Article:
First, let us all join in concert:
Happy birthday to you!
Happy birthday to you!
Happy birthday dear Peter,
Happy birthday to you!
Indeed folks, get Pete gift cards to Target because home boy is going to need his Depends. Homie turned FORTY today! And what a day to spend a birthday...in Sint-Michelsgestel, The Netherlands. Today Pete, Sally and Ella spent their last day of their vacation before heading home by donning winter gear and bearing the cold and ice of the parcours to cheer on their husband and daddy to another WIN!
Pete, we're all unbelievably stoked for you and you've represented the US of A in a way that the Euros better understand that we eat, sleep and LIVE this sport of theirs...err...ours. You've done us proud homie.
And now, Pete's farewell report for Za Motherland. Come home safe Webbers!
Hello readers. First, I want to say thanks for checking my reports and allowing me to indulge in some storytelling. It has been a fun couple weeks!
For the final race of za trip, we made a 2-hour drive into Holland to partake of the Grand Prix Groenendaal in Sint-Michielsgestel, just south of south of 's-Hertogenbosch. This has been the site for several Dutch National Championships and the World Championships in 2000, won by today's namesake Richard Groenendaal (NED).
Before we get to my race report, let's spend a few moments on Mr. Groenendaal. When I was just a 24 year old rookie, I raced at the elite worlds in Koksijde, Belgium. I was a total noob when it came to euro cross racing, and without the internet, videos, coaching, or any mentors, I knew zilch about the deep sands of Koksijde or anything else. I was inevitably lapped. But just before I exited the course at the nearest beer tent, I wintnessed a legendary drama play out as pre-race favorite Belgium Paul Herijgers finally bridged up to a 23-year-old hotshot who had taken a bold mid-race flyer. Herigers, pre-ordained to win, soft pedaled alongside the red-faced youngster and draped an arm over his shoulder in a show of fatherly affection. With a pat on the back and a few encouraging words, Herijers stomped on the pedals and powered away to win. That young hotshot? None other than Richard Groenendaal. He went on to many big wins, including 8 national titles. He earned other accolades too, as seen in this quick video.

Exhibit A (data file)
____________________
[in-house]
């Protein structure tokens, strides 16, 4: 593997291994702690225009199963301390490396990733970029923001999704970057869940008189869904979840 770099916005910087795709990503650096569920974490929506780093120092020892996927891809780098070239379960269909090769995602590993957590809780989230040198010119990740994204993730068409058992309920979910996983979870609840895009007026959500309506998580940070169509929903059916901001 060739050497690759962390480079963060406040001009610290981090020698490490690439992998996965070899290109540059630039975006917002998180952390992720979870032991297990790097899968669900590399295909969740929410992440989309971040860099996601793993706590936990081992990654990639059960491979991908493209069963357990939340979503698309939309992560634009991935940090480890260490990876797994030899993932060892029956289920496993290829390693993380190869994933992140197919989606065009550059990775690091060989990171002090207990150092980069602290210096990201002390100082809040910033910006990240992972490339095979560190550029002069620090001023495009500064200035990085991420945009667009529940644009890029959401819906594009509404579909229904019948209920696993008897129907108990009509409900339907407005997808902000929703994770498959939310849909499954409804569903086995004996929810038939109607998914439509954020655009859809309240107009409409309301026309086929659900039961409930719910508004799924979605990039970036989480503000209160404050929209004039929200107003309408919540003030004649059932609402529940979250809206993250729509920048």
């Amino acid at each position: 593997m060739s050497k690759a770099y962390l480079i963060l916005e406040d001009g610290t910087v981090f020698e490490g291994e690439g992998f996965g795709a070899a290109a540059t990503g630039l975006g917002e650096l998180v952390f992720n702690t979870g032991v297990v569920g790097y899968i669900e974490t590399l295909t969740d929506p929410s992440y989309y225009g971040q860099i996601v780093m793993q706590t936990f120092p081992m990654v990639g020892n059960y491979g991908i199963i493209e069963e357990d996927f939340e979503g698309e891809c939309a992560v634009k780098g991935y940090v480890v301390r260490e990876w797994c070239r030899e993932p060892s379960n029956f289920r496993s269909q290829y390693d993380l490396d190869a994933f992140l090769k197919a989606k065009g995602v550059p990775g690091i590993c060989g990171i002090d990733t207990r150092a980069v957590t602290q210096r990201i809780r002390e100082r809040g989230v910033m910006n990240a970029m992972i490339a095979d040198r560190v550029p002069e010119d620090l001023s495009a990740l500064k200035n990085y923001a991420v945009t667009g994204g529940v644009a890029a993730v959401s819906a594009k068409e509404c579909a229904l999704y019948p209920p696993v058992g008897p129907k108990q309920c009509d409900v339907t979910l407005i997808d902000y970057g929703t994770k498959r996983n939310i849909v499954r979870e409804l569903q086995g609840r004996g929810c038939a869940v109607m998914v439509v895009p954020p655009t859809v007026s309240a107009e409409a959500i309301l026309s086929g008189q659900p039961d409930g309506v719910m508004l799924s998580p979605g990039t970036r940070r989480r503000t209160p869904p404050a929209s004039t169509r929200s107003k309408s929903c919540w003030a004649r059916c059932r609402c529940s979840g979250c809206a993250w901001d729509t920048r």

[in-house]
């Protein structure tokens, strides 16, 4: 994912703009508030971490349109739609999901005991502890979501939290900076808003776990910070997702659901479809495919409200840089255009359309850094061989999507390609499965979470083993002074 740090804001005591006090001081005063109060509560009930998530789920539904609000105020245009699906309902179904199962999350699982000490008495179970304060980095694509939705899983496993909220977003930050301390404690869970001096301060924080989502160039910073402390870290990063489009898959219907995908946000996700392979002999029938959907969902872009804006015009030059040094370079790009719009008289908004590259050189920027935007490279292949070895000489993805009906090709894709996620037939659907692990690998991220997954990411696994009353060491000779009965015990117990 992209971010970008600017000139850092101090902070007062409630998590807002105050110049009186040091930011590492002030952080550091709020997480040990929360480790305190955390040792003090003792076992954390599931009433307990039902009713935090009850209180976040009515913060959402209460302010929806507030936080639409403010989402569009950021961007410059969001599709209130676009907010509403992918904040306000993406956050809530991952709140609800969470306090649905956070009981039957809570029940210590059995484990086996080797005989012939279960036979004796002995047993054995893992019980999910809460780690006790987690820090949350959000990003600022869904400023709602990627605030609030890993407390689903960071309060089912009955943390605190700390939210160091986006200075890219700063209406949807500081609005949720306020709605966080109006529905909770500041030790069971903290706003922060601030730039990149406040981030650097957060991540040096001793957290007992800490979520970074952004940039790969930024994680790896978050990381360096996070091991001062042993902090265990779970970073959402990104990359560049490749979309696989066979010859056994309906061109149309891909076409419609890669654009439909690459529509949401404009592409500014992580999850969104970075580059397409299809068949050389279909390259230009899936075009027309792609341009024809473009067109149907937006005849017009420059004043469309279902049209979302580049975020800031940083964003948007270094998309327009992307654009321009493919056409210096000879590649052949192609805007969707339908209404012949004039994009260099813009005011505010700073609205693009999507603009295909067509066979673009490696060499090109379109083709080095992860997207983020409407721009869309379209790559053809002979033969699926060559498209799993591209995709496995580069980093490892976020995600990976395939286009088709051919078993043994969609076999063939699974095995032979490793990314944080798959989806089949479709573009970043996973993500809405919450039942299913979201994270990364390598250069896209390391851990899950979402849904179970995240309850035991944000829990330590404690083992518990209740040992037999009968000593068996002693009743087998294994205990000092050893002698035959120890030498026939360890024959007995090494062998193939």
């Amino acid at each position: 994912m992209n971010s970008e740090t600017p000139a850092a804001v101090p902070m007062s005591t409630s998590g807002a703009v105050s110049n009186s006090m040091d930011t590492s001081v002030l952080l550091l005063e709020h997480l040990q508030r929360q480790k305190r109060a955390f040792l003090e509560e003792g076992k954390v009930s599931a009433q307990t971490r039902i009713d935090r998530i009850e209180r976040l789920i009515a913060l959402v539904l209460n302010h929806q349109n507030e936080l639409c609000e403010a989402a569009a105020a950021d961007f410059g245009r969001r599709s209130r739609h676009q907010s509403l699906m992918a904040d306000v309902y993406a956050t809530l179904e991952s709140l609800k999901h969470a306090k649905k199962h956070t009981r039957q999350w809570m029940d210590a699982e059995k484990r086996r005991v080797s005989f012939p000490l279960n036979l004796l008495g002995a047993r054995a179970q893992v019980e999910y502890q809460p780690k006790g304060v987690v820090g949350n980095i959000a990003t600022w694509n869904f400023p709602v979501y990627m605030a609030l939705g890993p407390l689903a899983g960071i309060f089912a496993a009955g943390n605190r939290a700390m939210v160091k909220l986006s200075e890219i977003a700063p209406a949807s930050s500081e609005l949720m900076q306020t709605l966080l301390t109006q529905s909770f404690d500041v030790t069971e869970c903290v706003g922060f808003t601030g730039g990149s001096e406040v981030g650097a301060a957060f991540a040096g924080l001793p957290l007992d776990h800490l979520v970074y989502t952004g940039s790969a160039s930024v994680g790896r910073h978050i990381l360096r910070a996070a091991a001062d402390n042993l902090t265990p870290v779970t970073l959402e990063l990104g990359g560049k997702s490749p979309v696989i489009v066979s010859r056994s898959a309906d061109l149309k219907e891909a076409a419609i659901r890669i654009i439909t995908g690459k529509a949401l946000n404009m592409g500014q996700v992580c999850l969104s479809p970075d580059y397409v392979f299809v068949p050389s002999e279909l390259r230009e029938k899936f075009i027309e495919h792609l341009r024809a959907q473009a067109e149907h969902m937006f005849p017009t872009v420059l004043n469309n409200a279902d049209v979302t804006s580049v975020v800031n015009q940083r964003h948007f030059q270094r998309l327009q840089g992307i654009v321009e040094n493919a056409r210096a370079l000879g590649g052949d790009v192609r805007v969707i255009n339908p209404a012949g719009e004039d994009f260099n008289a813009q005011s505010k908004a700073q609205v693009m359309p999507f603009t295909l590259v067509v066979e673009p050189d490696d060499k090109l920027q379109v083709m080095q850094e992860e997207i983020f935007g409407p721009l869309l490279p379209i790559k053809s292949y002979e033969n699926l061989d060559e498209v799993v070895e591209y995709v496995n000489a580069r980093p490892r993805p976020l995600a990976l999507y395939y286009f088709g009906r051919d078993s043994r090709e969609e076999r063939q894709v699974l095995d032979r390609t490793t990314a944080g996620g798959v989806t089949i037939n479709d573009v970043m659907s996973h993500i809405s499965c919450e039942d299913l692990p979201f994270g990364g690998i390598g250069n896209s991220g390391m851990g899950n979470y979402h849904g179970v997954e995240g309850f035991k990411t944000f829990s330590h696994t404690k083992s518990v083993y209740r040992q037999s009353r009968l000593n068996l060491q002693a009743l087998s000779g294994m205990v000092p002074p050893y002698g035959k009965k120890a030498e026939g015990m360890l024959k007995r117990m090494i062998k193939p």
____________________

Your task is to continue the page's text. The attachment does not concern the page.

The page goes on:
With these memories in mind, Sally, Ella and I loaded the van and for the o-dark-30 drive (really not so early but the sun isn't up til 9 am here) over snowy roads thru Gent, Antwerp, and into Holland. Upon arrival, the sun was glistening upon 3 inches of fresh snow and an awesome course (if you happen to be from Colorado). I made three practice laps during which the Rhinos were lowered progressively to about 24 psi and mushing all over the slipperyness. The site was very flat, but the course used every bump and wrinkle. Cornering was the primary challenge, and there were at least 30 turns per lap where you could make a mistake. A set of barriers, a mini staircase, a flyover, some woodsey singletrack, and open field riding completed the circuit. Great spectating and difficult passing were in store.
The masters field was 54 strong, and guess who scored number 54? I worked the staging as much as possible, but was still 4th row when the gun went off. With yesterday's lessons fresh in mind, I attacked the first lap like a kamakazi. I knew that the favorites had started from the front row, and would be impossible to pull back if they got too far. Passing guys on every straight, and sticking my wheel into every door left ajar, I worked up into fifth place by the end of the first lap. The second lap was fast, but I clung to the lead group like glue. These guys were quick, but I could feel their hesitation with the snow. We've had a crazy season of snow in Colorado, and a couple icy days at Bend Nationals too. I've had some snow practice and hoped I could make the turny course work for me. As we hit the start/finish with 3 to go, I went like mad, passed all 4 guys, and forced my way into the first hairpin bend. Now in the lead, I focused on two things: railing the turns and sprinting like hell on every straight. It was my bud Brandon Dwight who showed me that sprinting out of turns is essential on flat, turny courses. Without climbs, it is the only way to make time. So I sprinted, 30 times per lap, and by the last lap I had 20 seconds over two chasers. With this slim margin, I took my 3rd win of this trip.
The post-race scene was totally PRO, with a warming tent, hot drinks, podium girls, and of course fresh Dutch tulips. And to bring it all full circle, I got an arm around the shoulder and backslap from Mr. Groenendaal.
The Master's Field was 54 deep. And yup, I got No. 54.
The Dutch do their courses PRO.
Never letting the Dutch Master National Champion out of site.
To the victor go the spoils.
The amzing Sally. Pete's now totally PRO wife. She'll be in demand in Boulder as a pit boss this season.
Boulder's Yannick Eckmann drilling it off a fresh podium appearence in Sint Niklaas.
David Kessler from Littleton, CO throwing it down with the juniors.
The cutest girl in Europe: Ella met Frites. My boys would have cried uncle and cried for warmth. Ella: she's hard.
Obviously for warmth.
Pete with Richard G and his daughter Ella.
Dutch National and former World Champion Lars 'the real tree farm' Boom prepping bikes for his debut in Sint Michelsgesten before he tries for the Dutch jersey again.